WASHINGTON — Science is about facts, numbers, laws and formulas. To be really good at it, you need to spend a lot of time in school. But science is also about something more: dreaming big and helping people.
"We're living in a technological day and age where we can improve quality of life," said Amanda Boxtel, talking by phone from her Colorado home. "I think anything goes, anything is possible."
Boxtel, 46, should know. When she was 24, a ski accident left her unable to use her legs. A doctor told her she would never walk again. Now, with new technology called a bionic exoskeleton, she is able to stand on her own two feet.Af
"To stand up and walk with a natural gait, it was everything I had imagined," she said.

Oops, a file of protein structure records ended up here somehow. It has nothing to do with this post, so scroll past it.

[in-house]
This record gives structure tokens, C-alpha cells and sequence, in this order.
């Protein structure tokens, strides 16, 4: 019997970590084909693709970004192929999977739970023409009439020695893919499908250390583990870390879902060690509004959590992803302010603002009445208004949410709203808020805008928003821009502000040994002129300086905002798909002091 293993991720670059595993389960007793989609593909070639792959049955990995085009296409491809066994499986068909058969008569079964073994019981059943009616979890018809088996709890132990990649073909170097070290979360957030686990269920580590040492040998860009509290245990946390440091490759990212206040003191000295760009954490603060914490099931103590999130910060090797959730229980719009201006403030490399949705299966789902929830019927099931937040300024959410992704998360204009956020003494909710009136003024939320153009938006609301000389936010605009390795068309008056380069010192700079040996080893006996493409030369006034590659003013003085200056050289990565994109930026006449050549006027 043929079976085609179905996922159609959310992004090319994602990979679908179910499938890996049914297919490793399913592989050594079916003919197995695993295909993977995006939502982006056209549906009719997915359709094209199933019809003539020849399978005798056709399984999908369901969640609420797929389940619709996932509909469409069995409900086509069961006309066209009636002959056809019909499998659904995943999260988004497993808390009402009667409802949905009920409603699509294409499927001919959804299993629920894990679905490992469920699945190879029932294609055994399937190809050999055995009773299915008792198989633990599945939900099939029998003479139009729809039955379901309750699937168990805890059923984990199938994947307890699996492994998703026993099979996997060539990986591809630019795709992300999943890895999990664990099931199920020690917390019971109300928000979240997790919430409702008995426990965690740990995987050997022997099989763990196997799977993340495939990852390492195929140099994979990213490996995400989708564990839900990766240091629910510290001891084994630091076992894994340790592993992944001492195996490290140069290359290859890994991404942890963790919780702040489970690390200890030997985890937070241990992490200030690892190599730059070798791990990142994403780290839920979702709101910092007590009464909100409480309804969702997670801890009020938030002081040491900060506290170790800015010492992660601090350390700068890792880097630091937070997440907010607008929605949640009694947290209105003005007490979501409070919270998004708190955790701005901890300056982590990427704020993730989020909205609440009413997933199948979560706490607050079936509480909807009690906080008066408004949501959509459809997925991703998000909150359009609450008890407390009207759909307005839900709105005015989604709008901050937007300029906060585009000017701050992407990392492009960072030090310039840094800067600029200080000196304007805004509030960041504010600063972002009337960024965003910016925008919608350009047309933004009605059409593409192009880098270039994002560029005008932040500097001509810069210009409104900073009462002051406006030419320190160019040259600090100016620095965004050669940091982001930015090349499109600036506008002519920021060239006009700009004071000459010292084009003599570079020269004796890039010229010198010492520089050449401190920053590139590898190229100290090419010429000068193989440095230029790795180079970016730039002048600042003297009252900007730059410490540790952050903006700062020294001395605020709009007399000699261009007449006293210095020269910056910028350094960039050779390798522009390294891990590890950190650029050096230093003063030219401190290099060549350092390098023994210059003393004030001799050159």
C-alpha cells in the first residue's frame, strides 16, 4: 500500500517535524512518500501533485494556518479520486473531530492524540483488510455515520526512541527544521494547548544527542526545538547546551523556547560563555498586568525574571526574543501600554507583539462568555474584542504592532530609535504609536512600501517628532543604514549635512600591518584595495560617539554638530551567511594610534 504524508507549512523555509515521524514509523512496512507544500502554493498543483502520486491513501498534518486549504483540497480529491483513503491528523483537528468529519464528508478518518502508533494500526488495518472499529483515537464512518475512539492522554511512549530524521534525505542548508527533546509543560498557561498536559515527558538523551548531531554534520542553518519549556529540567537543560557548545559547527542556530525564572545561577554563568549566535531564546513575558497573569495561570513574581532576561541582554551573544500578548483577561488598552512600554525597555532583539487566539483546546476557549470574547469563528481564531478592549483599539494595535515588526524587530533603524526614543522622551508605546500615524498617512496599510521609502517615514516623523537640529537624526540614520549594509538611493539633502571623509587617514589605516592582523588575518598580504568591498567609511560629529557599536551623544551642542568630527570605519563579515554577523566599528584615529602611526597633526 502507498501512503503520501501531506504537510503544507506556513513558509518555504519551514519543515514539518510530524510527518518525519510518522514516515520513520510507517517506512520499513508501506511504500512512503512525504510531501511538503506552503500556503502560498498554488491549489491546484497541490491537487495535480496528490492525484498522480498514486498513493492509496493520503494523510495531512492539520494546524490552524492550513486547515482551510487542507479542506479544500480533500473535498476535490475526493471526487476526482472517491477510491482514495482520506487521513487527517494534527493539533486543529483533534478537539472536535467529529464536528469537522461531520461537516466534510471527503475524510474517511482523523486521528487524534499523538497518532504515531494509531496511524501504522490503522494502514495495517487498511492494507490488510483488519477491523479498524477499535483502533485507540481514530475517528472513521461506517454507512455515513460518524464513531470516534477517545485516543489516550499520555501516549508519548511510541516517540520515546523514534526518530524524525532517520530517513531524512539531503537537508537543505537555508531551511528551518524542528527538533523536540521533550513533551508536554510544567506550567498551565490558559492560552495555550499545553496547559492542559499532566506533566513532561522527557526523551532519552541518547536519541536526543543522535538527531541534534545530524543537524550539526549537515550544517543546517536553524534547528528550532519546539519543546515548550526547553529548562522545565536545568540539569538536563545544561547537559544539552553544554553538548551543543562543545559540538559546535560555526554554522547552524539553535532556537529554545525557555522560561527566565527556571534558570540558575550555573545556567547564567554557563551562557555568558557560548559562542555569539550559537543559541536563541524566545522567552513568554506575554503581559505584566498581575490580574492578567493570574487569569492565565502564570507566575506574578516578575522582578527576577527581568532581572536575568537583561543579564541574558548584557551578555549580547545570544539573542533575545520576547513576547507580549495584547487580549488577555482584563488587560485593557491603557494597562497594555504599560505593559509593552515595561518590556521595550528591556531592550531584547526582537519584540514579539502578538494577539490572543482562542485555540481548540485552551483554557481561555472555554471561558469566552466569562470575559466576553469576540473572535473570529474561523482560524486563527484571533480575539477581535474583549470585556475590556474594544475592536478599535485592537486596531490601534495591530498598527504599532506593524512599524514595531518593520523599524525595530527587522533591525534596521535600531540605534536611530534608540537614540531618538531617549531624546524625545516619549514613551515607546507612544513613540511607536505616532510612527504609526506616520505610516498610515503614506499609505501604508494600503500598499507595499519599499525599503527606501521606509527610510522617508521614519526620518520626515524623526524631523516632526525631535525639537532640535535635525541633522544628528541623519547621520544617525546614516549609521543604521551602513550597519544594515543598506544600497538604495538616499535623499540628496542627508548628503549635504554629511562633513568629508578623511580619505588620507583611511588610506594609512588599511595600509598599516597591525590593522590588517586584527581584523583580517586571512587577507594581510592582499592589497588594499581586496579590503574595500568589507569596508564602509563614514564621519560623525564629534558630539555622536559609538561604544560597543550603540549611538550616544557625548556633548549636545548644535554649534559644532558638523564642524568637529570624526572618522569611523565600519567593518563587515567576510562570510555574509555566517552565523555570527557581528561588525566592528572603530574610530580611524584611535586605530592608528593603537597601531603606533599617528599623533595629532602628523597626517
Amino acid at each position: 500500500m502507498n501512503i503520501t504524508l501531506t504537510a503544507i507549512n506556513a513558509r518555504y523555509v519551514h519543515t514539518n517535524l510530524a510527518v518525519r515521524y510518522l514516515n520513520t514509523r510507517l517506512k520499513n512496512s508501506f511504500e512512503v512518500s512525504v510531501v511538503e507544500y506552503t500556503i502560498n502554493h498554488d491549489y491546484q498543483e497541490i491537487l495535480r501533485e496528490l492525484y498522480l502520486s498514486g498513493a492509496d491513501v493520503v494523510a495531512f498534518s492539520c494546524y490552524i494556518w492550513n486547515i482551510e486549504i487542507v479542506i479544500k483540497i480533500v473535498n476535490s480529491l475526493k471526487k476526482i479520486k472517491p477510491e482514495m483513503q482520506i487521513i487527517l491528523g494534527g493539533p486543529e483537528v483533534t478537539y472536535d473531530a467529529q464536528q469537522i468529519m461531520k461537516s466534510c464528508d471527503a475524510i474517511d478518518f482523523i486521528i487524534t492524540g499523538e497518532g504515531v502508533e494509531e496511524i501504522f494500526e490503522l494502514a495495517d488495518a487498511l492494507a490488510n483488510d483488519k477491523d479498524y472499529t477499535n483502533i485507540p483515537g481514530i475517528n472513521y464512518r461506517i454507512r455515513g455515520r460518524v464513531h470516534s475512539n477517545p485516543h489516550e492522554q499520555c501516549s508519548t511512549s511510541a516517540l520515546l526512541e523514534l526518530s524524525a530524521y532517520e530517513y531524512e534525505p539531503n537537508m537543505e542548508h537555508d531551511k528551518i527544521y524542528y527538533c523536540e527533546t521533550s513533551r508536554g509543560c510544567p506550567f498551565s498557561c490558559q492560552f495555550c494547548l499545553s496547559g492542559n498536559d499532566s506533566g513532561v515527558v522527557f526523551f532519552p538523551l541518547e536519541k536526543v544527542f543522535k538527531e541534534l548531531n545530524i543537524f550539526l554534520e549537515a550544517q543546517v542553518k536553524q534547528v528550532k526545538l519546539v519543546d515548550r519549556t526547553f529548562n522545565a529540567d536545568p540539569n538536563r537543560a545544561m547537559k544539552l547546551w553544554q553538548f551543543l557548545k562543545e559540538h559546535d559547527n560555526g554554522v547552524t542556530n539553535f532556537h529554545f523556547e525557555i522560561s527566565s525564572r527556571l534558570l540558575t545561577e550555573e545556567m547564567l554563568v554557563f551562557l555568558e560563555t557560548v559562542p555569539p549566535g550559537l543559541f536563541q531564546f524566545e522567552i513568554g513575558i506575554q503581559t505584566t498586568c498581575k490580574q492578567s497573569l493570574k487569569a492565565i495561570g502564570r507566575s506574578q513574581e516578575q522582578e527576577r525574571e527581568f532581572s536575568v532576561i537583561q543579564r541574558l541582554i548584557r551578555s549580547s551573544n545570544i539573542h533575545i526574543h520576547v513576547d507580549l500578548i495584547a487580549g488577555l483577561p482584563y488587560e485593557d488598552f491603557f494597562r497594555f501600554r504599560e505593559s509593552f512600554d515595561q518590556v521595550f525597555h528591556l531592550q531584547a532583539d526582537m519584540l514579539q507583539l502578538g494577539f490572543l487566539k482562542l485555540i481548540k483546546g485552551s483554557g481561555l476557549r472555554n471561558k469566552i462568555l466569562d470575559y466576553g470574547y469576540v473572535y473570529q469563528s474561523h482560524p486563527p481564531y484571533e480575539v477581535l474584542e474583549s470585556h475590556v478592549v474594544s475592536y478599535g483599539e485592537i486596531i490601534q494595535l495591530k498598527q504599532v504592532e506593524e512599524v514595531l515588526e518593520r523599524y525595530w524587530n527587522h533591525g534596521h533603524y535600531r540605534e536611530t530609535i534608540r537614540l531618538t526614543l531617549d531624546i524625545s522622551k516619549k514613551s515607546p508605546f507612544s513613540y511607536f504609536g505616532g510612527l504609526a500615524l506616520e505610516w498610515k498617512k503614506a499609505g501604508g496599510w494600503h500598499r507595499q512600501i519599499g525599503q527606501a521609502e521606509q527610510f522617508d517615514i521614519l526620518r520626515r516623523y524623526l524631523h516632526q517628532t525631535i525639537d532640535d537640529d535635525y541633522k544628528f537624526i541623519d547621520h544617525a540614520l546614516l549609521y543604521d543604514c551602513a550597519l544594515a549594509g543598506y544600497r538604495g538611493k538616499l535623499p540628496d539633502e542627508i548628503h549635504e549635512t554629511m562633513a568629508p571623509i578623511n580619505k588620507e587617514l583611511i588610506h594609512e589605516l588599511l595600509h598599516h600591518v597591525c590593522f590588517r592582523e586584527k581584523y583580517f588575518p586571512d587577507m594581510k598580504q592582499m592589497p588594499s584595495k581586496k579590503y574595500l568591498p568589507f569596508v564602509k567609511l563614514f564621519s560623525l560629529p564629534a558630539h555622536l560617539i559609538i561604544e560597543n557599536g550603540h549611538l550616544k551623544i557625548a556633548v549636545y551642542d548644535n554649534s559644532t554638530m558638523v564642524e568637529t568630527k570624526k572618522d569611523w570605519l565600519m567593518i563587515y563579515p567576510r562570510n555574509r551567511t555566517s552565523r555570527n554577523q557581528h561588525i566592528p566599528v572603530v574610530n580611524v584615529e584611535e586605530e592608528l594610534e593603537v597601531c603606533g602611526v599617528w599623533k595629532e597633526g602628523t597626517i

Boxtel will speak Sunday at the USA Science and Engineering Festival in Washington, where she will demonstrate her exoskeleton, which she said is like a "wearable robot."
For about an hour a day and with help from a physical therapist, Boxtel puts on the metal casing over her clothes. It allows her to stand upright. The exoskeleton works as the parts of her body that no longer function: The metal frame is like her skeleton; four motors serve as her muscles; six joints take the place of her ankles, knees and hips; and sensors on the robot take the place of her nerves. To walk, Boxtel shifts her weight from one side to the other, which signals to the sensors that she wants to take a step.
In science, ideas and inventions are often built on from one generation to the next. In 1890, a Russian scientist named Nicholas Yagn designed a harness for Russian soldiers to wear that would help them run faster. In the 1960s, the U.S. military started developing a suit that would help soldiers carry 200 pounds of equipment. In 2005, a company called Ekso Bionics began making the exoskeleton that Boxtel wears. Other companies have started making them, too.